You can tell a lot by looking at a nation's currency. Countries with chronically weak currencies are almost always weak countries. Weak at home, weak abroad. Here's what's troubling me.
In recent weeks, the Russian ruble has been rising. That can't be a good sign. Before the invasion, 79 rubles bought a dollar.
In the first couple weeks of the invasion, as the U.S. and NATO developed an action plan to sanction Russia's finances, its war machine and its energy economy, the ruble fell all the way back to 139 to the dollar. It crashed.
It looked worthless. The joke was: "what's the difference between a ruble and a dollar?" The answer was: "a dollar."
So now, I'm troubled by the fact that the ruble has come all the way back to 85 rubles to the dollar—was even stronger yesterday, a roughly 40% appreciation over the past couple of weeks.
That tells me that the U.S. and NATO are not doing its economic job to successfully sanction Russia and tear apart the funding of their war machine.
The Ukrainians are doing their job, outperforming all expectations on the battlefield, fighting Russia to a standoff, even now perhaps pushing Russia back in parts of the country.
Despite Vladimir Putin's crimes against humanity, a courageous President Zelenskyy, a tough Ukrainian military and the remarkable grit of the Ukrainian people have shown the world that they're doing their part to defeat Russia, but are we doing our part?
Does the United States government want Ukraine to win this war? Joe Biden's never said so. Neither have his minions.
President Biden has yet to say yes to the polish MiGs or the Slovakian S-300's. We haven't sanctioned their energy companies. By all accounts Russia is still selling the same amount of oil.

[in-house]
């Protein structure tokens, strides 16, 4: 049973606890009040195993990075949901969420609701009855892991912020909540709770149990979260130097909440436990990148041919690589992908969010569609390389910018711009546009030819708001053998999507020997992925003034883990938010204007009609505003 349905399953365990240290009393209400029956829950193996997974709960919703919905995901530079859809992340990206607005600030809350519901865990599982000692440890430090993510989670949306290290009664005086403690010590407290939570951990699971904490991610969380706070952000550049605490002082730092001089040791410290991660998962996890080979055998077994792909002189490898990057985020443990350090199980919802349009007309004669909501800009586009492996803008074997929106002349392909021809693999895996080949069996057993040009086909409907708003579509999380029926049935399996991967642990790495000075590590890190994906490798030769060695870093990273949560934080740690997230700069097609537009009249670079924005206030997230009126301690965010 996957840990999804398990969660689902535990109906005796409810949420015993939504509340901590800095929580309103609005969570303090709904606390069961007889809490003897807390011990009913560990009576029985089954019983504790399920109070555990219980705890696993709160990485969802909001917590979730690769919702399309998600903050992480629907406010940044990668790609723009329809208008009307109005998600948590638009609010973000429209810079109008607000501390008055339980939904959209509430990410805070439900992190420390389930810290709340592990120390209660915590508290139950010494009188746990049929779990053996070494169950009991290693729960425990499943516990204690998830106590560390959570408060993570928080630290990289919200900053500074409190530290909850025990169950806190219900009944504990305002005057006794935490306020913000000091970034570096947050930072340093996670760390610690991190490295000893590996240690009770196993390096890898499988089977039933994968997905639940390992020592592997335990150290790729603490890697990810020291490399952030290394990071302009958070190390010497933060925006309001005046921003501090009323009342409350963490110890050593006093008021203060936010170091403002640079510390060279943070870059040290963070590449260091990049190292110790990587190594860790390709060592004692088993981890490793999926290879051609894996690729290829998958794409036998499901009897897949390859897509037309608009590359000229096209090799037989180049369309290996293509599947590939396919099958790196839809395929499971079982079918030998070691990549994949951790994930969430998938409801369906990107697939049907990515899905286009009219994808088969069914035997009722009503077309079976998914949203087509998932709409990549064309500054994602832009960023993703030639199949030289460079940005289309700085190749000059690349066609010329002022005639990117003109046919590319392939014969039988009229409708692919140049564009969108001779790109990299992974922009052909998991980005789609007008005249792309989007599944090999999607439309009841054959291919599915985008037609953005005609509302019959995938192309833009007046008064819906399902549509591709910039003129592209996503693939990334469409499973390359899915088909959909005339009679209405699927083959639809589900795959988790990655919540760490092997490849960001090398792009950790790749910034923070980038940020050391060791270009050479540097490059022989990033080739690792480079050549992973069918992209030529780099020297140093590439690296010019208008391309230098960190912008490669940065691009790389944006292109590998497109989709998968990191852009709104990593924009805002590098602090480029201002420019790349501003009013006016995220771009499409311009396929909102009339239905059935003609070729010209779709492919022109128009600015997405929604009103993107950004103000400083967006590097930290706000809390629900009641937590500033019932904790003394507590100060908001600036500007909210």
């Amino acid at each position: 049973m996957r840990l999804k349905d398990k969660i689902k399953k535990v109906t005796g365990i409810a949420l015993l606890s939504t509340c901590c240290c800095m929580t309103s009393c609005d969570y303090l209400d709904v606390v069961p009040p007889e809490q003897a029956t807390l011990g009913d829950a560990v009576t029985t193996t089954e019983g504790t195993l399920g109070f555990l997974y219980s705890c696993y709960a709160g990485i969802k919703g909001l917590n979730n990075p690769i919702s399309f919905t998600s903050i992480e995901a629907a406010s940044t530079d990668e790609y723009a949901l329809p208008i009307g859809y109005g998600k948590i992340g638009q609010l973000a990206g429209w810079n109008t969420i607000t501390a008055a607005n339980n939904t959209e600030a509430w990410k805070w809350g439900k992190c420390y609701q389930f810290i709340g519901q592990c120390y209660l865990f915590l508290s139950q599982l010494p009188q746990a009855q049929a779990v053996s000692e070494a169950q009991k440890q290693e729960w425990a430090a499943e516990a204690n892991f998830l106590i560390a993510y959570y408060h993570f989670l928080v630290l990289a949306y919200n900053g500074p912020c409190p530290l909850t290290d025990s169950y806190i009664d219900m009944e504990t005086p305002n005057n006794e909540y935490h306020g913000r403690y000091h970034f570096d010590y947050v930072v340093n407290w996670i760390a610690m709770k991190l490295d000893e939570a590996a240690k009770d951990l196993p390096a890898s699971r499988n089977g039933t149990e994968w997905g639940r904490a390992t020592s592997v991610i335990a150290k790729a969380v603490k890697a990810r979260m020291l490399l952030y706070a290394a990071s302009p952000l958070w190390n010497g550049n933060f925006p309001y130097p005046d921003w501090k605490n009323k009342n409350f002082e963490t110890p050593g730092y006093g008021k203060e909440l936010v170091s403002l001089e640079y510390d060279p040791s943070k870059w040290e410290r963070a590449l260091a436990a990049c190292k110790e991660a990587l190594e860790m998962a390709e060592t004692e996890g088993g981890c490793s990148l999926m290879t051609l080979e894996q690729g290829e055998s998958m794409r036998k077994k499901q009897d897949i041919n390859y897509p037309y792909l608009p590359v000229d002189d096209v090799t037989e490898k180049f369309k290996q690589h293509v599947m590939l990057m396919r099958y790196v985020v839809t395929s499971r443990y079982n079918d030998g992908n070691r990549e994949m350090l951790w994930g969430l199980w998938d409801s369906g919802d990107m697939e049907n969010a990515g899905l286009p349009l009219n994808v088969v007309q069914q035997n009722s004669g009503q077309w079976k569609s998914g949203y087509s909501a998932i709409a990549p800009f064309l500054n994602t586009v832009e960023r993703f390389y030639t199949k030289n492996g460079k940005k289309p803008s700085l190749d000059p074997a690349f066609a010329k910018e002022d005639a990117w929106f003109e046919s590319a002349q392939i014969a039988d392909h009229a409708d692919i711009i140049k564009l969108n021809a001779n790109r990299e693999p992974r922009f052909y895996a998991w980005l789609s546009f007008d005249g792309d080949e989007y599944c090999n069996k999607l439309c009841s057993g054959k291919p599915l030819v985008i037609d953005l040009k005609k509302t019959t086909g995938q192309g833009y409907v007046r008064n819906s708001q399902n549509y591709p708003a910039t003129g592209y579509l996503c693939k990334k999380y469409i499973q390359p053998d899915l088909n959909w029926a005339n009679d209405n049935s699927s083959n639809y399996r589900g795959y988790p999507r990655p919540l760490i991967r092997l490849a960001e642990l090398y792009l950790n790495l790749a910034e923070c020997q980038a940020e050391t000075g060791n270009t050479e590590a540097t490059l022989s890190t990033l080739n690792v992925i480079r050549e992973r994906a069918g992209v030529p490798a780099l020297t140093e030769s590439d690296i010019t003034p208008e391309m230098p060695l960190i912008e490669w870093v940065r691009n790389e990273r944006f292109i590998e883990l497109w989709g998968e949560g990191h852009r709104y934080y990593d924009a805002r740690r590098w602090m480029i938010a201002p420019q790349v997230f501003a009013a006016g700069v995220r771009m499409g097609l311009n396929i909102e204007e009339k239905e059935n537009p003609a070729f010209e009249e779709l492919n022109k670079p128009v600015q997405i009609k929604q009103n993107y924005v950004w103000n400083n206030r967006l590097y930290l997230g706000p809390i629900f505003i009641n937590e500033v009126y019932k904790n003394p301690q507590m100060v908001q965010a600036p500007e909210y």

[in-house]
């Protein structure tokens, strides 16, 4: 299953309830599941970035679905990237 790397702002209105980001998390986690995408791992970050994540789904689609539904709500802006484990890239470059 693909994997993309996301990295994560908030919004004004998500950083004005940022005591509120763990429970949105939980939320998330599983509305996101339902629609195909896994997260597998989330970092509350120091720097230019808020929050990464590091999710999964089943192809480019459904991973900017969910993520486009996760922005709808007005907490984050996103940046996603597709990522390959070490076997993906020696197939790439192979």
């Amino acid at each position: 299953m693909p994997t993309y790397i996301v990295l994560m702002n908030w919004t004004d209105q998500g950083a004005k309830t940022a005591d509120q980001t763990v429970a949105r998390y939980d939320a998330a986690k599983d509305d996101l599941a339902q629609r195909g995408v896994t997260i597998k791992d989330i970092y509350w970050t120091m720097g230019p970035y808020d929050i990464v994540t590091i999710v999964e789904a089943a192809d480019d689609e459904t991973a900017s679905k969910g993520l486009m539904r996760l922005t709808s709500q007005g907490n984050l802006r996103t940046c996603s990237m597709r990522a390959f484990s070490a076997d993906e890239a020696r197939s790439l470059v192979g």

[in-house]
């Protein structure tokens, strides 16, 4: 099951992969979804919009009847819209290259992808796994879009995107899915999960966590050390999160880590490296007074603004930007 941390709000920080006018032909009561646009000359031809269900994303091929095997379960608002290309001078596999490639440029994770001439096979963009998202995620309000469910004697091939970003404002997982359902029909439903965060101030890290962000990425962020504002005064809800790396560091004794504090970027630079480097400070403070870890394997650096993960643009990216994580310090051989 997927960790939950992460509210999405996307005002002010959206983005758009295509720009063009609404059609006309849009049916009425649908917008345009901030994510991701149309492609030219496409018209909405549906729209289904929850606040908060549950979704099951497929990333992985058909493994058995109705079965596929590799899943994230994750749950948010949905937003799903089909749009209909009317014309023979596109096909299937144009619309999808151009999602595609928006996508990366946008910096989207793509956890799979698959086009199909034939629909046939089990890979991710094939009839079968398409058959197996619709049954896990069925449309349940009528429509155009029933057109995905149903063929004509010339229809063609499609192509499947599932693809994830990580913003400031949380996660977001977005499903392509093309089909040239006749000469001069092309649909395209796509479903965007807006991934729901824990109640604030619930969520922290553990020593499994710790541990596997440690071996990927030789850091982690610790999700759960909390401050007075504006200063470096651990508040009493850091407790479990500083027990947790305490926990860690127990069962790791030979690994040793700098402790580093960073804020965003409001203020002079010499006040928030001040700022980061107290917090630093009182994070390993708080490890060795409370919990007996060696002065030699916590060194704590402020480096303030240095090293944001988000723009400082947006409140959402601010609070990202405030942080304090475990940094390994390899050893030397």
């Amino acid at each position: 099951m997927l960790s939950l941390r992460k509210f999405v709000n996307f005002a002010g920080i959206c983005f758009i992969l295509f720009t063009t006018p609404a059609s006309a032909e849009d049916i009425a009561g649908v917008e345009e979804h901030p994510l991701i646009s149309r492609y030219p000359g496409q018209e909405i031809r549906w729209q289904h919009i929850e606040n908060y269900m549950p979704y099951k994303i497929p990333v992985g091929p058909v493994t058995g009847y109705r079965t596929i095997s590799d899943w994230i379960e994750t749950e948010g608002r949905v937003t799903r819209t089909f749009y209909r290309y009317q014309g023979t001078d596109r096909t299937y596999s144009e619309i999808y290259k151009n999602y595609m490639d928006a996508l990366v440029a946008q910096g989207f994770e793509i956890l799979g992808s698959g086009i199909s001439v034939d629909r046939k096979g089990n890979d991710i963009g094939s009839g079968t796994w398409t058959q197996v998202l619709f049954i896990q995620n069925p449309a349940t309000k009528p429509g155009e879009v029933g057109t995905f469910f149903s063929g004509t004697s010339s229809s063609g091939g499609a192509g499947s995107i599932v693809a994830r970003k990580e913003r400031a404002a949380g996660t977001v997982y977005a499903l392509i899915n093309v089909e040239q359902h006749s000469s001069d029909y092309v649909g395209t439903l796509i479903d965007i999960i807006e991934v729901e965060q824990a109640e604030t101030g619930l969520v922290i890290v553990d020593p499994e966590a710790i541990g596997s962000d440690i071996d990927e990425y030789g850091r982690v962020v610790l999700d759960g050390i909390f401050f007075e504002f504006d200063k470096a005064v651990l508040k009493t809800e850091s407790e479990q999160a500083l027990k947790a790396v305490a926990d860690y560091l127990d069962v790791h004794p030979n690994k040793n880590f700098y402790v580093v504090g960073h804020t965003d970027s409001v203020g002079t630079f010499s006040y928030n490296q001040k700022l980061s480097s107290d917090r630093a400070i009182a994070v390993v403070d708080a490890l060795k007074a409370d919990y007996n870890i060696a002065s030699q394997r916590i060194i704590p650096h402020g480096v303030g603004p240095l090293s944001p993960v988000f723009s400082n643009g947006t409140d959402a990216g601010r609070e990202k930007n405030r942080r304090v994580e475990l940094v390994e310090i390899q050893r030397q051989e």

The U.S. has said no to Russian oil imports, but that doesn't officially take place until late June— months from now! We never sanctioned key Russian energy bank lenders. The White House opposes Senator Toomey's idea of secondary bank sanctions. No one's talking seriously yet about putting European energy payments into an escrow account, denying the funds to Putin.
The U.S. Treasury is permitting American banks to complete interest payments on Russia's sovereign debt. Half of Russia's 20 richest billionaires are not sanctioned, including the Russian oligarch who paid Hunter Biden $3.5 million. She's not sanctioned. Putin's been sanctioned, but he still has his $700 million yacht moored off the coast of Italy. Why haven't we taken his yacht? He's a war criminal, but he's also a major league crook.
In fact, he and his cronies basically live to steal from Russian working folks. That's why Putin needs to keep getting re-elected because probably the minute he's out of office he'll be jailed in Siberia forever.
Does America want Ukraine to win? The rise of the ruble says the White House does not want Ukraine to win. You know the old phrase, "half measures will get you nothing?" Well, these half measures are playing right into Vladimir Putin's hands and that's a bad thing.
We need to toughen up the sanctions. We need to provide more military assistance and we need to openly support a Ukrainian victory. In his more wakeful, cognitive moments, Joe Biden has called Putin a war criminal and said he cannot remain in power. So, prove it, Joe.
This article is adapted from Larry Kudlow's opening commentary on the April 1, 2022, edition of "Kudlow."